DES MOINES, Iowa — The nonaggression pact between Sen. Bernie Sanders of Vermont and Sen. Elizabeth Warren of Massachusetts faced its most difficult test and held — at least for now.
The two progressive senators de-escalated a tense round of tit-for-tat exchanges between their presidential campaigns on the debate stage here Tuesday night over the charged issues of gender and electability.
Aides and supporters of both senators, who have more or less remained allies even while running against each for the 2020 Democratic presidential nomination, had accused each other of dirty tricks and lying in recent days after a series of leaks to the media, culminating in Warren saying in a statement that Sanders once told her he didn’t think a woman could win the presidency.
But when the topic came up during a debate hosted by CNN, both sought to set the issue aside and move on, even as Sanders once again denied telling Warren a woman couldn’t win during a one-on-one meeting in 2018.
“I don’t want to waste a whole lot of time on this, because this is what Donald Trump and maybe some of the media want,” he said. “Anybody knows me knows that it’s incomprehensible that I would think that a woman could be president of the United States.”
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He went on to say that he had been ready to defer to Warren and not run for president if she had decided to do so in 2016, and said he would work to elect any of the candidates on stage should he fail to win the nomination this year.
Warren seemed happy to move on from Sanders, but acknowledged that many Democrats have serious doubts about whether Americans would elect a woman after Hillary Clinton’s 2016 electoral college loss to President Donald Trump.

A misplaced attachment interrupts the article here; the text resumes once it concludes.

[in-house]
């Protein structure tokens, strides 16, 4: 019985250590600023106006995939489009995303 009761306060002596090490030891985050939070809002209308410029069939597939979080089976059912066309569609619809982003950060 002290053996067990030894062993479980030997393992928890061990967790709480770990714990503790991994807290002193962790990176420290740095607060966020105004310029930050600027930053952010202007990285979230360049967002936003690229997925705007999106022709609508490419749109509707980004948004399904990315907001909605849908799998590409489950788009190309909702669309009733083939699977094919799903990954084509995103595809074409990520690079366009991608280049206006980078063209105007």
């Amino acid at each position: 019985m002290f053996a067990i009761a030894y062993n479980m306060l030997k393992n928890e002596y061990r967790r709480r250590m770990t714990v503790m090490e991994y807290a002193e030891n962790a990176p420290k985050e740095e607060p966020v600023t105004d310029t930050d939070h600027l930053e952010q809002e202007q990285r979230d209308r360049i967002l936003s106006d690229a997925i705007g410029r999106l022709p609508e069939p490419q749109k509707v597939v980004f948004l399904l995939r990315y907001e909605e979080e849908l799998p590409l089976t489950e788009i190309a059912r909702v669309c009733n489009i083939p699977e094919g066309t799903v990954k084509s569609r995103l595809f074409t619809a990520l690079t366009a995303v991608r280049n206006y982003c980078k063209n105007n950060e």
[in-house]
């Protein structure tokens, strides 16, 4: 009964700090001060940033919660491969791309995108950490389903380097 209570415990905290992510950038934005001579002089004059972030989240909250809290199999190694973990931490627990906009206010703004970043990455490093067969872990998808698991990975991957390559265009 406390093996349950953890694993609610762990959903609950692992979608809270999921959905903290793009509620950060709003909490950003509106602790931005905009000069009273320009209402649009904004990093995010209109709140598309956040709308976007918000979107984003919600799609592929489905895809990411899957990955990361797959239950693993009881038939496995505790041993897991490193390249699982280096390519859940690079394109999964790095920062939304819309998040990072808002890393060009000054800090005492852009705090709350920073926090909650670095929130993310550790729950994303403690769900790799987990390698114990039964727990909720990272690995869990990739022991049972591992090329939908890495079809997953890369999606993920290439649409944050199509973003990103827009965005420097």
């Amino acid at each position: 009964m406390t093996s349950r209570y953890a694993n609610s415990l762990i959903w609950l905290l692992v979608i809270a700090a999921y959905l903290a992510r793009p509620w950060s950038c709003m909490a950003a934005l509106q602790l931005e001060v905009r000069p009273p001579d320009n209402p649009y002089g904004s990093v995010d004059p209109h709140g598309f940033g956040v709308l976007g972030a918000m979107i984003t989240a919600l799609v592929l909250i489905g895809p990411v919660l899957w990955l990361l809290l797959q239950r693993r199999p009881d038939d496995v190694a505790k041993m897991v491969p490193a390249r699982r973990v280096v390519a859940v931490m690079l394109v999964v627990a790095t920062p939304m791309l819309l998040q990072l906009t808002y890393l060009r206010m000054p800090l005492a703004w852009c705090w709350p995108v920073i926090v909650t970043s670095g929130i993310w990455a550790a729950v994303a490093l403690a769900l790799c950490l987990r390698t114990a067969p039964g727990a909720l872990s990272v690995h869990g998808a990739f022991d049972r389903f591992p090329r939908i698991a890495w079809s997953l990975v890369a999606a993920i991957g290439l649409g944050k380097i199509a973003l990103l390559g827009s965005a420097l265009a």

“I disagreed,” Warren said of her thoughts on their reported 2018 discussion. “Bernie is my friend, and I am not here to try to fight with Bernie. But, look, this question about whether or not a woman can be president has been raised and it’s time for us to attack it head on. And I think the best way to talk about who can win is by looking at people’s winning record. So, can a woman beat Donald Trump?”
The issue of electability — an unknowable factor — has chased Warren since her first trip to Iowa just over a year ago as she has worked to convince Democratic voters she can win against Trump. Many Democratic voters have said they believe that sexism does makes it harder for women candidates to win than men.
Warren’s campaign is well aware of this challenge and has tried to find moments to push back on it, so Warren seemed happy to turn the Sanders spat into a chance to make the pitch herself on the debate stage.
Warren noted that the men on stage had collectively lost 10 elections while the two women on stage — her and Minnesota Sen. Amy Klobuchar — had won every election they contested.
“And the only person on this stage who has beaten an incumbent Republican anytime in the past 30 years is me,” Warren added, referring to her 2012 victory over Republican Scott Brown, who won a special election in Massachusetts to fill the late Ted Kennedy’s Senate seat.
Sanders pushed back on that claim, saying he wanted to “set the record straight” by noting he ousted an incumbent Republican to win a seat in Congress in 1990.
Warren smirked, before gently noting that she placed her timeline within 30 years. Sanders’ 1990 election is months short of being 30 years ago.
“Well, 30 years ago is 1990, as a matter of fact,” he conceded.
And Warren took one more chance to try to dispel electability concerns, pointing out that many Democrats worried Americans wouldn’t elect a Catholic when the party nominated John F. Kennedy in 1960 and a black man in 2008 when its voters picked Barack Obama. And she noted that women helped power Democrats’ House takeover in 2018.